What you should know about surgical and medical oncology cancer malpractice

Like so many other types of medical malpractice matters, the situations faced by cancer malpractice victims are tragic. Sometimes forms of cancer could be treated and cured when found early. A delay in diagnosis and proper treatment can lead to a long, painful course of surgical, radiation, and chemotherapy treatment or even worse, and untimely death.

Oncologists are physicians with specialized training in handling cancer patients. Medical oncologists treat cancer with chemotherapy and other medications, while surgical oncologists perform surgical procedures to resect or remove cancerous tumors.

The general types of oncology medical malpractice damages and injuries

According to an analysis of the most recent data set of closed medical malpractice claims, the high stakes of oncology malpractice are immediately visible:

• 50% of claims involve the death of a cancer patient.

• 27% of claims deal with metastasis or spreading of the cancer into the lymph nodes or locations distant from the original or primary tumor.

• 10% of claims include damage to vital organs of the body.

The most common oncology medical malpractice claims

The five most common types of cancer/oncology claims and lawsuits include these allegations:

• 29% involve diagnostic errors by a physician. These can include the failure to diagnose cancer, a delay in diagnosing cancer, or making an incorrect diagnosis.

• 24% of claims and lawsuits allege that a medical or surgical oncologist improperly managed cancer treatment.

• 15% of cancer claims or lawsuits contend that a medical oncologist did not manage the potent cancer-treating medications properly.

• 4% of the cases involve a physician order for the wrong dose of the medication.

• 3% of the claims deal with a claim that the medical or surgical oncologist ordered the wrong treatment or surgical procedure.

Diagnostic errors

Diagnostic errors top the list of cancer-related medical malpractice claims.

Closed claims data reflect that three specific types of cancer are most commonly the subject of diagnostic error claims:

• Secondary malignancy of the bone (14%)

• Malignant neoplasm of the breast (7%)

• Secondary malignant neoplasm of liver (7%)

The claims study reflected that patients may minimize their risk for diagnostic errors by oncologists by faithfully attending their medical appointments and following medication and treatment plans. In my experience as a Houston, Texas medical malpractice lawyer, this is good advice for patients seeing any type of physician or healthcare provider.

Another factor that commonly causes diagnostic malpractice is a breakdown in communication among different healthcare providers or offices.

For example, a primary care doctor may order a diagnostic radiology scan that’s performed off-site at a hospital or freestanding imaging facility. The radiologist finds a concerning area in the images and addresses it in a report with recommendations for additional diagnostic workup. The radiology report gets sent back to the doctor’s office and filed away, without anyone notifying the patient. The error isn’t discovered until months or years later upon the patient’s next appointment. By then, what was once a small area of concern has dramatically expanded.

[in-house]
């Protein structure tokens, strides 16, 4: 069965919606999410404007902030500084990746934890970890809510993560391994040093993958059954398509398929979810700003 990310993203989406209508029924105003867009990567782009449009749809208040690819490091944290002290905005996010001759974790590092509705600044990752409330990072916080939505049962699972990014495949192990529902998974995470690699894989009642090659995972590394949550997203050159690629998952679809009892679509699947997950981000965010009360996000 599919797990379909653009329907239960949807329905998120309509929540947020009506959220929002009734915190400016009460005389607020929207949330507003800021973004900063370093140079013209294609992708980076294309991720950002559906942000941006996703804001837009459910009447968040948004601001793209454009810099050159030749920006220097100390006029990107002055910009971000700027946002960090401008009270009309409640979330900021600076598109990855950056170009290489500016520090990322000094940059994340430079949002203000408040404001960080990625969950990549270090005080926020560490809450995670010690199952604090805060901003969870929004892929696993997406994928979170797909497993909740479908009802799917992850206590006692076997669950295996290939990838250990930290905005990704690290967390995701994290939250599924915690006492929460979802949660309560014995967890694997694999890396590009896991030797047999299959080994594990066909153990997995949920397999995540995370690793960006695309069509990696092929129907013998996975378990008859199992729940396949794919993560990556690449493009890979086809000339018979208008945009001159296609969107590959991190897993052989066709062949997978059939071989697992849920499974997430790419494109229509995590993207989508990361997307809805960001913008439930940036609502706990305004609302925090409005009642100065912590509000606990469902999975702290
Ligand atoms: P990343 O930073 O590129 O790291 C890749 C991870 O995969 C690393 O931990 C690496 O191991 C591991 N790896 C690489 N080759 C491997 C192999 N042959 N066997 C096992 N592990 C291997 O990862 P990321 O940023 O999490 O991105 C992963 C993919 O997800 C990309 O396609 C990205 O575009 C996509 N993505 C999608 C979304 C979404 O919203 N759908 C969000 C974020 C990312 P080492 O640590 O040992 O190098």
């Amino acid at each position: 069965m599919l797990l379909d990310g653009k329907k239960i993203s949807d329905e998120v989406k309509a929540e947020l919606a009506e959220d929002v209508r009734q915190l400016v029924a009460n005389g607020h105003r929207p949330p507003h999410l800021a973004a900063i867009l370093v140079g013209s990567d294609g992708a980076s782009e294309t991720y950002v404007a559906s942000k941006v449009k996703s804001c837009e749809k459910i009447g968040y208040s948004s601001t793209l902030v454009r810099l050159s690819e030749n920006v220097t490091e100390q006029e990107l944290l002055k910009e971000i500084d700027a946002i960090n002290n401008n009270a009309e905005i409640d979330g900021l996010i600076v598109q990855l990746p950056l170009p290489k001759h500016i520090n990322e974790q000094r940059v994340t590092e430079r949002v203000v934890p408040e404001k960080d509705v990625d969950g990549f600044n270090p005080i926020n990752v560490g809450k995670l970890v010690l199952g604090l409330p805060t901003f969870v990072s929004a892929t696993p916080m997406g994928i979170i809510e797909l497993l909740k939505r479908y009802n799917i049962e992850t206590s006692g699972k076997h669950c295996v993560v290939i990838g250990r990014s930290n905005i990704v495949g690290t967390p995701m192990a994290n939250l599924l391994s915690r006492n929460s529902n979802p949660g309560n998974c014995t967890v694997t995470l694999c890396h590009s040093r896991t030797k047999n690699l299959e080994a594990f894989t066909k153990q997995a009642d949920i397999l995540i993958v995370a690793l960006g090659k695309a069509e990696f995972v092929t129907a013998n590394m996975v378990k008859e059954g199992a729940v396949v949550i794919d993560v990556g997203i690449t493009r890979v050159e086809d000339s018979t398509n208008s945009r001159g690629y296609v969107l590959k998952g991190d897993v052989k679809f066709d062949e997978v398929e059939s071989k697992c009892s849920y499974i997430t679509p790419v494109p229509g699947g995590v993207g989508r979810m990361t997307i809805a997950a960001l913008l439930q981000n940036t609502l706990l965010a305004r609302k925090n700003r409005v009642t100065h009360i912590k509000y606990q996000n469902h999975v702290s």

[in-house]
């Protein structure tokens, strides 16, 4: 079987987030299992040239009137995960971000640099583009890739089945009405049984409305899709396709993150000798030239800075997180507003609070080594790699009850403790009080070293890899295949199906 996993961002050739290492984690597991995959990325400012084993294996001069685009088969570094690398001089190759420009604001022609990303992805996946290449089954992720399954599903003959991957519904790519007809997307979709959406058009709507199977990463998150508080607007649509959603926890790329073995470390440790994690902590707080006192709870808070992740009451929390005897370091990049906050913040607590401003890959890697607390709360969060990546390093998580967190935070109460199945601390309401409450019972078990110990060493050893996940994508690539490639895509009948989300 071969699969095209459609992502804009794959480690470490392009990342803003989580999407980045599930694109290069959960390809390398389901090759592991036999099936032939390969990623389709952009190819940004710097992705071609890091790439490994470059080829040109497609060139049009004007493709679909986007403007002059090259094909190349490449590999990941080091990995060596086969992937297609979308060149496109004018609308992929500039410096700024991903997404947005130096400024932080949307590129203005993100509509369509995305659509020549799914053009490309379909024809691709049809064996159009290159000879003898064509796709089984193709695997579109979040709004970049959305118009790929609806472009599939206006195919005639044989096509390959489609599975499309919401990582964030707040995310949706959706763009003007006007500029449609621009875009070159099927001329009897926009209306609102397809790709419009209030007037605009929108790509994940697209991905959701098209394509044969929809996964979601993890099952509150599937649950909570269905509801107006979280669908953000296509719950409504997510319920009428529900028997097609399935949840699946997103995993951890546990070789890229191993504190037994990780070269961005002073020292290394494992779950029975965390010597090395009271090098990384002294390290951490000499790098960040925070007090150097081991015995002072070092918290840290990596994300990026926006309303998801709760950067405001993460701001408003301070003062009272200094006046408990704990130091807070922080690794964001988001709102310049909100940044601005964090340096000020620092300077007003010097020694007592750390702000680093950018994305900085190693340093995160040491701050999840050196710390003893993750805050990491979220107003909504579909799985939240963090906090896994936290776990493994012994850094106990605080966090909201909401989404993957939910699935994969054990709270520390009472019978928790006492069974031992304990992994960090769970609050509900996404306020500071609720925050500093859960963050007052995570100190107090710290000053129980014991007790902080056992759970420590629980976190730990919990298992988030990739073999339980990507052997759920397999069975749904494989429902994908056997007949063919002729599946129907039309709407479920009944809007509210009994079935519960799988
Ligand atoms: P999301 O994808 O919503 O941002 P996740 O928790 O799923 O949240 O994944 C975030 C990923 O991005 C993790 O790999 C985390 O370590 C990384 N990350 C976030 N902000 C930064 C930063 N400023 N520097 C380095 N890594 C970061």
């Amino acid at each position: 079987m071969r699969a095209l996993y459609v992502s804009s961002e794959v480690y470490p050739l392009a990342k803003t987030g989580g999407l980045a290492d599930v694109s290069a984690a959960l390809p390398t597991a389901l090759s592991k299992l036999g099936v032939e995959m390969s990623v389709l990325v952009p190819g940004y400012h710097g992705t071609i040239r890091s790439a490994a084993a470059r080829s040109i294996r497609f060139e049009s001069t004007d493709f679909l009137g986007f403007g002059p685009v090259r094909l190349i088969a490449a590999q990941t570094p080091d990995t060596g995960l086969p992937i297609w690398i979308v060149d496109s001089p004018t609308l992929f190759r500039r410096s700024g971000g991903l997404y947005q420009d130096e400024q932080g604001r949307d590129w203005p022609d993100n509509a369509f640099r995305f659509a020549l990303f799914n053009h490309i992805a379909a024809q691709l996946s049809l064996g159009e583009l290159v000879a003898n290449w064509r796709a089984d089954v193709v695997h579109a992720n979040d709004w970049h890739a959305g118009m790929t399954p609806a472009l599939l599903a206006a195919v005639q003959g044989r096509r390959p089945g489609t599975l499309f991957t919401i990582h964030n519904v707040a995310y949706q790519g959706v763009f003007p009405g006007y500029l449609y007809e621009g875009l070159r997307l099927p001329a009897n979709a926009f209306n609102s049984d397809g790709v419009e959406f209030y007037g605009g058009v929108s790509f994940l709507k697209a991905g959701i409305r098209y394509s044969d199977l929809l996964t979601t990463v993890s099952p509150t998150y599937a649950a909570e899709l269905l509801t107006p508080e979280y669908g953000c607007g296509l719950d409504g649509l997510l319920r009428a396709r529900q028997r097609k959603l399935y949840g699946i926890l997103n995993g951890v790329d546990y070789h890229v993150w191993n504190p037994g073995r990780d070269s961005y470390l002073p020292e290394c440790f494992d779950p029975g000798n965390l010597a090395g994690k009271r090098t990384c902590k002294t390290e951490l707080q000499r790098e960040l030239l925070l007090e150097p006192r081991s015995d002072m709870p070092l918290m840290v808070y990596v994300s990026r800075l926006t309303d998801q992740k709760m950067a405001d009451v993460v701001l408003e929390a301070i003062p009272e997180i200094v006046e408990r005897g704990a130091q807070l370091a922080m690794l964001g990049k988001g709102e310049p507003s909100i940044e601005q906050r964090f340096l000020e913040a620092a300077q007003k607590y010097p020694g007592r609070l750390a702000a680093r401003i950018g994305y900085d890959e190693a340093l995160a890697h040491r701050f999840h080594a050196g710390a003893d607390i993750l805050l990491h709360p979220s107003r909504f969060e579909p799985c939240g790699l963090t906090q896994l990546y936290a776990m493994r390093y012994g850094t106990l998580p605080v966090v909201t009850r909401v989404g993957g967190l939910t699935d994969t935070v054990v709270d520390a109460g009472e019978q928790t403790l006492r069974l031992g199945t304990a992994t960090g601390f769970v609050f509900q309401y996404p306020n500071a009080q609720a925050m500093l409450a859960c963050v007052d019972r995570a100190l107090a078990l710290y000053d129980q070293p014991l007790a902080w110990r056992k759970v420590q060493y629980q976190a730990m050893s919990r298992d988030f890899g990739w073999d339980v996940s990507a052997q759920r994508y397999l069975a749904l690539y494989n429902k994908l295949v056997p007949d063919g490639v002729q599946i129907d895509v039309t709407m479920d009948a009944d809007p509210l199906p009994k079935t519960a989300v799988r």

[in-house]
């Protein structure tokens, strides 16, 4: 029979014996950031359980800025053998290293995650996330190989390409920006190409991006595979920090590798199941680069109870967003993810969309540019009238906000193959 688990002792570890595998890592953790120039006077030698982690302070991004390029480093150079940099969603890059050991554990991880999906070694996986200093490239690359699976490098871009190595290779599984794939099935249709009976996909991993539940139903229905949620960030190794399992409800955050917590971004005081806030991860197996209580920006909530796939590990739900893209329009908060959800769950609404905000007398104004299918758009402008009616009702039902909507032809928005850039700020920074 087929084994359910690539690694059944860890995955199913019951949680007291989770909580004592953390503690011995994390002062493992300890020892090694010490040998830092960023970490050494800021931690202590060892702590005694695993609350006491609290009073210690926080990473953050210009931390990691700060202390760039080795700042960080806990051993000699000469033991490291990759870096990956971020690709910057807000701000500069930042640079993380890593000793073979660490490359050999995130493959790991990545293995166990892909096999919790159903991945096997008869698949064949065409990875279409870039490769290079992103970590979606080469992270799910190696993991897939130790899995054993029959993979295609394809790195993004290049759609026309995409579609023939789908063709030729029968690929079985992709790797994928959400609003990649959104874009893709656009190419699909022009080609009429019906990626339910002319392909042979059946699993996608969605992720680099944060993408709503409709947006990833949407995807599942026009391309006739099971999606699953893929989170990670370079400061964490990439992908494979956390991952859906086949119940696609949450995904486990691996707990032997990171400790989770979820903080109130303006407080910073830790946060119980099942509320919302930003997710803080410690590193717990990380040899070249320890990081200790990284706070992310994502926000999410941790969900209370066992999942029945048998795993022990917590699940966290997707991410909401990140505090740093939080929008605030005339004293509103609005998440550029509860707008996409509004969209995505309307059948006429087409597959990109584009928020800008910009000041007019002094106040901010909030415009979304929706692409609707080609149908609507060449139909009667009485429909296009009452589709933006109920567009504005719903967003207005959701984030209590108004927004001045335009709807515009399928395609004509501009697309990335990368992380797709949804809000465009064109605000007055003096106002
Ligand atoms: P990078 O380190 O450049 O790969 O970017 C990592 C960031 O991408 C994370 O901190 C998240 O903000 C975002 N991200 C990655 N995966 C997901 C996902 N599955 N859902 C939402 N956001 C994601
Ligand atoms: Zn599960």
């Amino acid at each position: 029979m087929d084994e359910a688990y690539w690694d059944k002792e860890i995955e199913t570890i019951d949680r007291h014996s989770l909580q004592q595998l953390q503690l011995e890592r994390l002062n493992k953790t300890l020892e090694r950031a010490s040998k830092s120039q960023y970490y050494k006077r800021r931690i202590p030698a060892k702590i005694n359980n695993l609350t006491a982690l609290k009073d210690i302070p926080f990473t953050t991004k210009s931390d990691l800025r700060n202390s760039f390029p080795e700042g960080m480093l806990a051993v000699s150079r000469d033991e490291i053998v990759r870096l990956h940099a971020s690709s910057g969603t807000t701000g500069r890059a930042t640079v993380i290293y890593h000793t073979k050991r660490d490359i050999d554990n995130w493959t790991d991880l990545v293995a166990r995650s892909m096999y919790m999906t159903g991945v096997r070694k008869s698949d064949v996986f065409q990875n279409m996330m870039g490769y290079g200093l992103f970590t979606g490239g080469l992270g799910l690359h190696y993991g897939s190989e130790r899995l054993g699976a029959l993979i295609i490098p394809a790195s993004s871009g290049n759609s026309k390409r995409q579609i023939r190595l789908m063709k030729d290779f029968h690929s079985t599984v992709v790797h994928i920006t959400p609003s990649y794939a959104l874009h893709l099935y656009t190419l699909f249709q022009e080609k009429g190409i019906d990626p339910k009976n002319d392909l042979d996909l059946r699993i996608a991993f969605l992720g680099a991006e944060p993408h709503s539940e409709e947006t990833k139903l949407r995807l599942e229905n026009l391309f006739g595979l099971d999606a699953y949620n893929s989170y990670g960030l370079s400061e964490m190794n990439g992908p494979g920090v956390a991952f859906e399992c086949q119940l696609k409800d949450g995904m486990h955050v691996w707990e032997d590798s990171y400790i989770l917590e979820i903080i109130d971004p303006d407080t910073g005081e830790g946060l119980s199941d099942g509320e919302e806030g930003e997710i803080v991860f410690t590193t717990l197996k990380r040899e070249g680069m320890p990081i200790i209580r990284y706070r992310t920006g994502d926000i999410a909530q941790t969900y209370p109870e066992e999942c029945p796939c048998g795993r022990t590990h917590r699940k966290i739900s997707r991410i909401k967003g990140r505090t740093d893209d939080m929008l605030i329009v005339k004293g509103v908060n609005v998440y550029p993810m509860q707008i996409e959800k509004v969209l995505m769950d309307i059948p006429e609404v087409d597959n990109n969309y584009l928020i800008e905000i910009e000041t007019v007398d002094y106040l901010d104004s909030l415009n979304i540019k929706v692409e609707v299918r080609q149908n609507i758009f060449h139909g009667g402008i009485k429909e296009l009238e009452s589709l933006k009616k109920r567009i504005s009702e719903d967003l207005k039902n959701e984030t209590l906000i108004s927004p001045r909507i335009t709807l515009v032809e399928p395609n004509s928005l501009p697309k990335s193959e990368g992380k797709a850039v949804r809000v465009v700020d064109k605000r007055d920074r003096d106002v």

The standard of care requires radiologists and imaging personnel, as well as ordering physicians and their staffs, to follow up on studies and promptly communicate critical test results with each other and the patient.

Patients can improve their own safety by following up on test results as well. If your doctor or mid-level provider (physician assistant or nurse practitioner) felt it was important enough to order a radiology test, then it’s a good idea if for the patient to follow up and request a copy of the report.

Surgical and pathology errors

When a cancer patient is taken to surgery, the general goal is clear: Surgically resect or cut out all of the visible cancer with clean margins around it to also remove any microscopic cancer. This is the only way to prevent cancer from spreading.

Once the tumor and surrounding margin of healthy tissue are removed, standard of care requires it to be sent to the pathology lab for microscopic examination by a specialized physician called a pathologist. It’s a pathologist role to identify the type of cancer and its stage, and to determine whether there are clean margins. This information is communicated back to the surgical oncologist in the form of a pathology report, which helps inform any necessary follow-up care.

Here at Painter Law Firm, we’ve handled a number of cases involving surgical and pathology errors.

We recently handled a case against a colorectal surgeon who stopped short when resecting a colon tumor without obtaining appropriate margins. This was verified in the pathology report, but the surgeon did not take the patient back to the operating room for an additional resection procedure. As a result, this young wife and mother died when her cancer returned, despite aggressive chemo and radiation therapy.

The best odds for successfully treating many types of cancer come with full surgical resection of tumors with clean margins.

If you’ve been seriously injured because of cancer misdiagnosis or poor medical or surgical treatment in Texas, then contact a top-rated experienced Houston, Texas medical malpractice lawyer for complimentary evaluation of your potential case.

Robert Painter
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Robert Painter

Robert Painter is an award-winning medical malpractice attorney at Painter Law Firm Medical Malpractice Attorneys in Houston, Texas. He is a former hospital administrator who represents patients and family members in medical negligence and wrongful death lawsuits all over Texas. Contact him for a free consultation and strategy session by calling 281-580-8800 or emailing him right now.